In Shepard’s first comments to the media since his compliance issues due to an off-campus housing situation came to light in July, he answered one question after another about what happened and what the future holds.
The party line from LSU when Shepard was abruptly pulled out of an appearance at SEC Media Days was that he was dealing with a personal issue, and that’s still the case.
Behind the scenes, a university source said Tuesday that the situation with Shepard is headed toward a conclusion soon and that the player has done all he can or needs to.
In a quieter than normal voice, Shepard took a swing at explaining what happened, but never completely filled in the blanks.
“It was, like everybody knows, a housing issue,” Shepard said. “It’s out of my hands at this point and time. It’s a process and there’s nothing I can do about it. When that day comes, I just have to deal with whatever comes my way.”
“I was told it was going to be a process, something I’m going to have to deal with when it comes. I’ve been told everything is going pretty good and there’s going to be a good solution when it’s all said it done.”
The details of what got Shepard in trouble remain sketchy.
What is known is that Shepard moved into off-campus housing at the start of the summer for the first time since he arrived at LSU, and the compliance problem is tied into how he used the housing allowance he receives as part of his scholarship package.
He said his misstep was not an intentional mistake and that he was surprised when the compliance office contacted him to let him know there was a problem.
“It was something that was one of those things that you have no clue about it,” Shepard said. “It popped up out of nowhere and all of a sudden there’s all this mayhem.”
And maddening uncertainty.
LSU coach Les Miles has repeatedly said he doesn’t expect Shepard’s situation to amount to much. While that may wind up being true, the frustration of not knowing in the meantime isn’t a lot of fun for a player who arrives at a crossroad in his junior season anxious for a breakthrough.
“It would humble anybody,” Shepard said. “When you work your whole life for something and you know at times there are things that can jeopardize your dream … When you have something tug at it, it will mess you with you. It’s definitely been a humbling experience.”
For some reason, Shepard didn’t seem as optimistic as Miles about the eventual outcome when he was asked if he thought he’d be on the field against Oregon on Sept. 3. He went from answering with uncertainty to waxing philosophical when asked what going through this rough patch has taught him.
“You never know,” Shepard said. “At this point and time it’s out of my hands. All I can do is play football and be there with my family, be there for my team, and try to do what I can to help us win football games.
“The game doesn’t last forever. At any point and time this game can be taken away from you. I’ve taken what I’m going through and put it in my heart. It’s helped me realize that I’m blessed to play college football and I have to take every day like it’s my last.”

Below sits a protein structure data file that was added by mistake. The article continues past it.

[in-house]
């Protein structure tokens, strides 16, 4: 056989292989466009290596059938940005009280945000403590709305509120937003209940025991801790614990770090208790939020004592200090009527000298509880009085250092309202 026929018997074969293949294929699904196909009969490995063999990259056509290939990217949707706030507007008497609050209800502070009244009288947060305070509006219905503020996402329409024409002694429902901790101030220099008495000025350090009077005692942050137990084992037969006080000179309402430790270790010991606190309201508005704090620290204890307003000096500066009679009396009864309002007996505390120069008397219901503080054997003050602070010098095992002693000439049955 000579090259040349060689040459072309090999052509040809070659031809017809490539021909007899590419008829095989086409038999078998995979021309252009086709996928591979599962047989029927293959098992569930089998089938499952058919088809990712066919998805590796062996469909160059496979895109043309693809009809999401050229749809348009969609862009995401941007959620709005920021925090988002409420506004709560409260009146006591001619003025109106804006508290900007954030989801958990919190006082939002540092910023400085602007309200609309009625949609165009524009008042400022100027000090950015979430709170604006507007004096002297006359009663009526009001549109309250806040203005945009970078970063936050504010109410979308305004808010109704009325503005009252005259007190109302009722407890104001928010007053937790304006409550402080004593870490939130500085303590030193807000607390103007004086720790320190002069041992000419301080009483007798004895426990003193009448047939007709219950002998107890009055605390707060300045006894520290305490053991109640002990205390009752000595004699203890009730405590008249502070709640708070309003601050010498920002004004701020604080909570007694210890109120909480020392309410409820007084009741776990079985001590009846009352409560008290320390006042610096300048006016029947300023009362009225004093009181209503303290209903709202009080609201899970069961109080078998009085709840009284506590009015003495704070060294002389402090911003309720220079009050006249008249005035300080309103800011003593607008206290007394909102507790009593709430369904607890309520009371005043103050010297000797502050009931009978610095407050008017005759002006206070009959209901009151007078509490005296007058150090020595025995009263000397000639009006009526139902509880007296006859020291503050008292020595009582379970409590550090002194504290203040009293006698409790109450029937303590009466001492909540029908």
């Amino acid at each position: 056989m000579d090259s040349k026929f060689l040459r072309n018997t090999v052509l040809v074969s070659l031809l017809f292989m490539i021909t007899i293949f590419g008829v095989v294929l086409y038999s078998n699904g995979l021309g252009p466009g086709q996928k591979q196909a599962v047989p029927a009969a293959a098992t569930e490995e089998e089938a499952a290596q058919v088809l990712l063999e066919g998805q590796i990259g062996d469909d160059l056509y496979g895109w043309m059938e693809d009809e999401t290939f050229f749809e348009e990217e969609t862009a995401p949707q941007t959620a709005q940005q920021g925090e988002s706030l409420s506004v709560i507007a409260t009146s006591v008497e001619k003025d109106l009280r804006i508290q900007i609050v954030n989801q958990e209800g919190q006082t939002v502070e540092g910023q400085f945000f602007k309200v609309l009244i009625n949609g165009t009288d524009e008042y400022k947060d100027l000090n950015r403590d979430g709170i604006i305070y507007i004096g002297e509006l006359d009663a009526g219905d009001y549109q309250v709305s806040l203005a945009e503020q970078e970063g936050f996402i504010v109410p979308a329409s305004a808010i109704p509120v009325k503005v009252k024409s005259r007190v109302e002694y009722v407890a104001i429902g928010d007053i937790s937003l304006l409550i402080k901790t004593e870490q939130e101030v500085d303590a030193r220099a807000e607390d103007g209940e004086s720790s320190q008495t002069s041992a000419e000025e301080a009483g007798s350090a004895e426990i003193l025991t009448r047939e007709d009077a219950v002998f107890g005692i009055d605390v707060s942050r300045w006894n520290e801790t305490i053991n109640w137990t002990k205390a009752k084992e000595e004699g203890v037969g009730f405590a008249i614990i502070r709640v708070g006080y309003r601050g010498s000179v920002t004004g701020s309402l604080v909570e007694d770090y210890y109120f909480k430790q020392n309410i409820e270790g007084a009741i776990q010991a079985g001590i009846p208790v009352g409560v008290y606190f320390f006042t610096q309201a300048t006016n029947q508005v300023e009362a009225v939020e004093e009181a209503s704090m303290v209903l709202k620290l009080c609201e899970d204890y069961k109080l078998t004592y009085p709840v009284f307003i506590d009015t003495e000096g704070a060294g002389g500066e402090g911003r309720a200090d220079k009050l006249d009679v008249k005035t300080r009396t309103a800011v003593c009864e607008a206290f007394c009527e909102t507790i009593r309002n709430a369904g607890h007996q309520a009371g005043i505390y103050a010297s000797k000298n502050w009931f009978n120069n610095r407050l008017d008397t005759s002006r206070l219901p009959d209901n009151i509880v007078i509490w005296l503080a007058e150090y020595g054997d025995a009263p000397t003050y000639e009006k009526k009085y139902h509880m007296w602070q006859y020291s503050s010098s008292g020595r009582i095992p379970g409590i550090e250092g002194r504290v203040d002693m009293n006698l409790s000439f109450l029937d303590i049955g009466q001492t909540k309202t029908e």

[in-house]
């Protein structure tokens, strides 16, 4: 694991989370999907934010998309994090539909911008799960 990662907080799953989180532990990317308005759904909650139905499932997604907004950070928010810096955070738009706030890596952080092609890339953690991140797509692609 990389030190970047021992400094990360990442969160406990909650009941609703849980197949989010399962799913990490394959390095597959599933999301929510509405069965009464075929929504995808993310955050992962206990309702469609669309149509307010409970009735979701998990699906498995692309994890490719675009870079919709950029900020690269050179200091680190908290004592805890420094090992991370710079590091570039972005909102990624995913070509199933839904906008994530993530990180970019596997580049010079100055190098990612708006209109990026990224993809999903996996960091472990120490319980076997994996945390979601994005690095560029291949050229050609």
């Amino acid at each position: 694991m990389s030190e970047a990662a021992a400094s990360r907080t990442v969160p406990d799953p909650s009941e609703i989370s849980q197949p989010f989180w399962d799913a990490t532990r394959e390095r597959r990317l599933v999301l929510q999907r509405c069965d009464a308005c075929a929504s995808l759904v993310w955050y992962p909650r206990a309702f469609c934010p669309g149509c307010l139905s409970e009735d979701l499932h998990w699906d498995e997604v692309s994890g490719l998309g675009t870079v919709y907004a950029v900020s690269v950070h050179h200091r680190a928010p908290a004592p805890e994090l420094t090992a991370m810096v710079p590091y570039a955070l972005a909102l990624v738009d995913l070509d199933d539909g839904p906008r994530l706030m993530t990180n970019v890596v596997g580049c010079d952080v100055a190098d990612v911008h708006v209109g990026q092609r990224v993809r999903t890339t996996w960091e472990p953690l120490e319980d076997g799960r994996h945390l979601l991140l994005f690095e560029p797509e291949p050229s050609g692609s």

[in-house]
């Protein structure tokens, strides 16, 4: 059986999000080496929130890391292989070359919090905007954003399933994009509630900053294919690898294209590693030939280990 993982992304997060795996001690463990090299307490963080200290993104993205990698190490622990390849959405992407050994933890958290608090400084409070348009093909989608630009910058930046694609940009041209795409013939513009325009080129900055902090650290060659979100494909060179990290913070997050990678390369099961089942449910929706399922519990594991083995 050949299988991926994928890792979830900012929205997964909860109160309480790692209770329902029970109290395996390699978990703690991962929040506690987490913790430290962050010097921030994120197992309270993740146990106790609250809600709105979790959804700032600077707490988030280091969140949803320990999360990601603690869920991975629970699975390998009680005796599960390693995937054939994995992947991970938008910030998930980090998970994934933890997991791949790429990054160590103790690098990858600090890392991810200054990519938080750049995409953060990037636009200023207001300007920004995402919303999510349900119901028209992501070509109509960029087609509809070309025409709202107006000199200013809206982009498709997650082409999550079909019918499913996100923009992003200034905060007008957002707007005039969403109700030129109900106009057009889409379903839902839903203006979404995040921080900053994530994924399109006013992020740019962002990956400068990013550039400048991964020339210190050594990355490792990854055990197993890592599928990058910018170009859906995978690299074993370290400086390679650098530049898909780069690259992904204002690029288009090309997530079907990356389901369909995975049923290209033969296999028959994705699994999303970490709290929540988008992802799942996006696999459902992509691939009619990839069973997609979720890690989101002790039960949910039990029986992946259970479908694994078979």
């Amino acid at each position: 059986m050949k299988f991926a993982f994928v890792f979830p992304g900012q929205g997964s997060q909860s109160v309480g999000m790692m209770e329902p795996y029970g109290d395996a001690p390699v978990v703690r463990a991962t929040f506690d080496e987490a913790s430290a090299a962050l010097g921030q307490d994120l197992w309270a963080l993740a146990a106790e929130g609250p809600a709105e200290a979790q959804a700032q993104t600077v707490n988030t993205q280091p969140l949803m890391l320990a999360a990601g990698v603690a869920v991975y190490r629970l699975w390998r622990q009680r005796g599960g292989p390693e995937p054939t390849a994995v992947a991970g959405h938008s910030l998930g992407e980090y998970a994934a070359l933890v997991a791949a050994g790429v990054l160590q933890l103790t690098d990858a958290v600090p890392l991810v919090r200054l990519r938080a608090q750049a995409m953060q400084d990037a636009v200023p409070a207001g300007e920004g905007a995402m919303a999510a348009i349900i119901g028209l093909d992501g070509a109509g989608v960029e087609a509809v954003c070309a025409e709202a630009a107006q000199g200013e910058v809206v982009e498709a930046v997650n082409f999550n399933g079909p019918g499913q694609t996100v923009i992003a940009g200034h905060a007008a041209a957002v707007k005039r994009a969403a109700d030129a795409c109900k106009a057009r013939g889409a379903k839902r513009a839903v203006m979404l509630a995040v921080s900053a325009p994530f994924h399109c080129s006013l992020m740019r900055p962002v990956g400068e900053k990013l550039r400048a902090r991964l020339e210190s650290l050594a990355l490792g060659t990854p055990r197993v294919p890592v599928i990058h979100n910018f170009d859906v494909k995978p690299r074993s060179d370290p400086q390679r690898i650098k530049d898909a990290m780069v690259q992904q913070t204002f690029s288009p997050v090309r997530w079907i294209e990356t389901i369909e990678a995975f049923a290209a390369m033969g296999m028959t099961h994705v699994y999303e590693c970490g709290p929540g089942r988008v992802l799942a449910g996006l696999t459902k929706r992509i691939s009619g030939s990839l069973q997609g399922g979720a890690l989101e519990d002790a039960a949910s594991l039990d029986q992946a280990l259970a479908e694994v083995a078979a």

Meanwhile, Shepard has maintained his focus on the field.
Through five days of work, he has shown promising signs of progress – from running sharper routes to catching the ball more consistently to emerging as more of a vocal leader at a position badly in need of one with Terrance Toliver no longer around.
“Russell has really been a guy who has shown me we can rely on him this season,” receivers coach/passing game coordinator Billy Gonzales said. “He’s working harder than he ever has in practice and his focus is really setting a great example for all the young guys we have in our group.”
That seems to be part necessity – Shepard and Rueben Randle are the only two LSU receivers who have played much – and part therapeutic catharsis as Shepard nervously waits out whatever decision is handed down.
But there’s also a sense of urgency involved. Last season Shepard caught 33 passes for 249 yards and a touchdown and also rushed 32 times for 236 yards and a pair of scores. He fizzled after a quick start, though, and faded from game plans as the season went on.
Now, with a talented class of sophomores to compete with, as well as a wave of freshmen that won’t wait on the shelf very long, Shepard will have to work hard to play well enough to remain a starter.
“I’ve had good practices, probably my best camp so far from a receiver standpoint,” Shepard said.” We’ve got a little more depth in the room this year and we’re definitely taking that next step to being the kind of great receiving corps that LSU has had in the past.”
All that matters for now, though, is Shepard’s immediate future.
Shepard said he’ll be very glad when a resolution arrives and he knows what the next step is.
Meanwhile, Miles has made it clear he’ll stand by the former five-star recruit throughout the process.
“Coach Miles is like a second father figure for me,” Shepard said. “My mom and dad aren’t here with me and he steps into that role. He supports me in everything I do and if it wasn’t for that man, I don’t think I’d probably even be at this school. The support he shows me as well as my family and my teammates is second to none.”
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